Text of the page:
Since Android devices are usually battery-powered, Android is designed to manage processes to keep power consumption at a minimum. When an application is not in use the system suspends its operation so that, while available for immediate use rather than closed, it does not use battery power or CPU resources. Android manages the applications stored in memory automatically: when memory is low, the system will begin invisibly and automatically closing inactive processes, starting with those that have been inactive for the longest amount of time. Lifehacker reported in 2011 that third-party task killer applications were doing more harm than good. Due to the open nature of Android, a number of third-party application marketplaces also exist for Android, either to provide a substitute for devices that are not allowed to ship with Google Play Store, provide applications that cannot be offered on Google Play Store due to policy violations, or for other reasons. Examples of these third-party stores have included the Amazon Appstore, GetJar, and SlideMe. F-Droid, another alternative marketplace, seeks to only provide applications that are distributed under free and open sourcelicenses. Android has a growing selection of third-party applications, which can be acquired by users by downloading and installing the application's APK (Android application package) file, or by downloading them using an application store program that allows users to install, update, and remove applications from their devices. Google Play Store is the primary application store installed on Android devices that comply with Google's compatibility requirements and license the Google Mobile Services software. Google Play Store allows users to browse, download and update applications published by Google and third-party developers; as of July 2013, there are more than one million applications available for Android in Play Store. As of July 2013, 50 billion applications have been installed.Some carriers offer direct carrier billing for Google Play application purchases, where the cost of the application is added to the user's monthly bill. As of May 2017, there are over one billion active users a month for Gmail, Android, Chrome, Google Play and Maps.Applications ("apps"), which extend the functionality of devices, are written using the Android software development kit (SDK) and, often, the Java programming language. Java may be combined with C/C++, together with a choice of non-default runtimes that allow better C++ support. The Go programming language is also supported, although with a limited set of application programming interfaces (API). In May 2017, Google announced support for Android app development in the Kotlin programming language.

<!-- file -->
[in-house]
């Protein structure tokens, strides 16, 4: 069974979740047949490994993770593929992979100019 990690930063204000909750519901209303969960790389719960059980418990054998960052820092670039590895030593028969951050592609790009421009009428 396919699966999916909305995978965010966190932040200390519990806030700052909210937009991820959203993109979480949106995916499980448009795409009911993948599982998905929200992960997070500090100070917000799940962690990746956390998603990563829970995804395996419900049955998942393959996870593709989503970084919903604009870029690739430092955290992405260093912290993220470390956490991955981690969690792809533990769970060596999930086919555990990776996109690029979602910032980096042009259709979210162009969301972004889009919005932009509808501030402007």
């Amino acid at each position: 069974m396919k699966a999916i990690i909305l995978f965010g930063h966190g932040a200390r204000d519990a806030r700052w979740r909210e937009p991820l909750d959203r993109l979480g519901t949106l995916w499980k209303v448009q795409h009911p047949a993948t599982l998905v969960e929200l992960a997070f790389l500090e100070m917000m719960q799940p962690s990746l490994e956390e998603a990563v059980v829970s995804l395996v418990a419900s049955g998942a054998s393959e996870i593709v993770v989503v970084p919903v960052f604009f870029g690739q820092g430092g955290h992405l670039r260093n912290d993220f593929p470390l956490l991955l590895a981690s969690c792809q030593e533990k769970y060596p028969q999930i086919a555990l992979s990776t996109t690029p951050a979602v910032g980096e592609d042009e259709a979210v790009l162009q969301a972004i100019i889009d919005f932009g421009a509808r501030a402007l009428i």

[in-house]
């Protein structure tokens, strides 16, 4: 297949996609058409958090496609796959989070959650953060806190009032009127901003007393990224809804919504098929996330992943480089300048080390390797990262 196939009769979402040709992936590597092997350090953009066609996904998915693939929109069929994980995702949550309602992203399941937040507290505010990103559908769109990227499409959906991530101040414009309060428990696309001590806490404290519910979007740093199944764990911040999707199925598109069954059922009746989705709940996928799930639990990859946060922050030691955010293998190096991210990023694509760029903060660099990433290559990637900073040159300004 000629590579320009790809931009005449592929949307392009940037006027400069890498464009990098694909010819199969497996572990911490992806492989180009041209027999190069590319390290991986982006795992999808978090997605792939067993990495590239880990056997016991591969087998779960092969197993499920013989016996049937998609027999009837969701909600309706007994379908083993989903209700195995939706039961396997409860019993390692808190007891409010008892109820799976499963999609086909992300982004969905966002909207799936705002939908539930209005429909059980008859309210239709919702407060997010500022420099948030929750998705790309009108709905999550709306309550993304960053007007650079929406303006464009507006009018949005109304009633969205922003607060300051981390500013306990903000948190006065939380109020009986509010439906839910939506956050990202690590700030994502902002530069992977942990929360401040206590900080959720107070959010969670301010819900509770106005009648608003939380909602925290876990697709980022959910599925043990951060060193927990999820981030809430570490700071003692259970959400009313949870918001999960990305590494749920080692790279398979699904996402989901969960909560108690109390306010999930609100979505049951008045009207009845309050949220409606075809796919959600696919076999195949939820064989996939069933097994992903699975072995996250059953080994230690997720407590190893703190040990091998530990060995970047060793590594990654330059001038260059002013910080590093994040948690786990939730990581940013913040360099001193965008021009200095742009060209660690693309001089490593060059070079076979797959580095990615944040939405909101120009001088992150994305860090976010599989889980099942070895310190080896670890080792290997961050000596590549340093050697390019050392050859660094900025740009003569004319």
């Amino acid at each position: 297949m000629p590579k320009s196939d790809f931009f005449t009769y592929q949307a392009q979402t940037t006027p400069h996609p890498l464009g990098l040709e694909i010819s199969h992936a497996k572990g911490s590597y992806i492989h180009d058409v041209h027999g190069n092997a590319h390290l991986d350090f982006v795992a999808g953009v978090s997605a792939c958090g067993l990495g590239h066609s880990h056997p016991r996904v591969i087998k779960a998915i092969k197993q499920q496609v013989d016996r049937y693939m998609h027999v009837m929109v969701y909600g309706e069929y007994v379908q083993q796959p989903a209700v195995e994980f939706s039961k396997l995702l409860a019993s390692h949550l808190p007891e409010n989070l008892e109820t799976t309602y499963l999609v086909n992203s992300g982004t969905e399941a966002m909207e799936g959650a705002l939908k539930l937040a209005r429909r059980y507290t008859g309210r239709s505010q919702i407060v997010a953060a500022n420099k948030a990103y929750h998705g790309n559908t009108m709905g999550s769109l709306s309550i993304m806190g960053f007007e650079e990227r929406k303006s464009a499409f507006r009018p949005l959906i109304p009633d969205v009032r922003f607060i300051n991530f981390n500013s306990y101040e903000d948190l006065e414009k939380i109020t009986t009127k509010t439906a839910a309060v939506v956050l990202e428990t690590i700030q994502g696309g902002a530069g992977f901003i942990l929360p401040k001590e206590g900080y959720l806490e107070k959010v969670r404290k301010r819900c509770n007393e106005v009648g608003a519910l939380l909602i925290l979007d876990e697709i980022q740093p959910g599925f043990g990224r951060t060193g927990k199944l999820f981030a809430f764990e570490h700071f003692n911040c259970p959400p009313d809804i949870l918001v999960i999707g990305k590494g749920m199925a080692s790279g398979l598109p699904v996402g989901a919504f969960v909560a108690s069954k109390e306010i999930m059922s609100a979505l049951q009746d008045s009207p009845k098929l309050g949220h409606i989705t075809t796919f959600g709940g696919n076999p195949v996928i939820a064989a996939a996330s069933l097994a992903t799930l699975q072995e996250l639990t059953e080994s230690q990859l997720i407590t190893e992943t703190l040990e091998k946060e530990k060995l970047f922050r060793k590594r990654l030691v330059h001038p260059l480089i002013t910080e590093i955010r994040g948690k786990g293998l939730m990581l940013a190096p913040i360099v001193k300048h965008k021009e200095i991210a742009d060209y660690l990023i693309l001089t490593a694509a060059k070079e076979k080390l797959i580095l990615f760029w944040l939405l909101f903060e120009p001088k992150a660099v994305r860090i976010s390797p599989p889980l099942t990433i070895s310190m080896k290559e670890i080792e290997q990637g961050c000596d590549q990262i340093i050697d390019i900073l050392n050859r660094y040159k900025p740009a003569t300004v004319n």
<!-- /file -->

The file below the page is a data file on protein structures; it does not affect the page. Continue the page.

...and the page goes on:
The SDK includes a comprehensive set of development tools, including a debugger, software libraries, a handset emulator based on QEMU, documentation, sample code, and tutorials. Initially, Google's supported integrated development environment (IDE) was Eclipse using the Android Development Tools (ADT) plugin; in December 2014, Google released Android Studio, based on IntelliJ IDEA, as its primary IDE for Android application development. Other development tools are available, including a native development kit(NDK) for applications or extensions in C or C++, Google App Inventor, a visual environment for novice programmers, and various cross platform mobile web applications frameworks. In January 2014, Google unveiled an framework based on Apache Cordova for porting Chrome HTML 5 web applications to Android, wrapped in a native application shell.
Android's default user interface is mainly based on direct manipulation, using touch inputs that loosely correspond to real-world actions, like swiping, tapping, pinching, and reverse pinching to manipulate on-screen objects, along with a virtual keyboard. Game controllers and full-size physical keyboards are supported via Bluetooth or USB. The response to user input is designed to be immediate and provides a fluid touch interface, often using the vibration capabilities of the device to provide haptic feedback to the user. Internal hardware, such as accelerometers, gyroscopes and proximity sensors are used by some applications to respond to additional user actions, for example adjusting the screen from portrait to landscape depending on how the device is oriented, or allowing the user to steer a vehicle in a racing game by rotating the device, simulating control of a steering wheel.
Android is a mobile operating system developed by Google, based on a modified version of the Linux kernel and other open source software and designed primarily for touchscreen mobile devices such as smartphones and tablets. In addition, Google has further developed Android TV for televisions, Android Auto for cars, and Wear OS for wrist watches, each with a specialized user interface. Variants of Android are also used on game consoles, digital cameras, PCs and other electronics.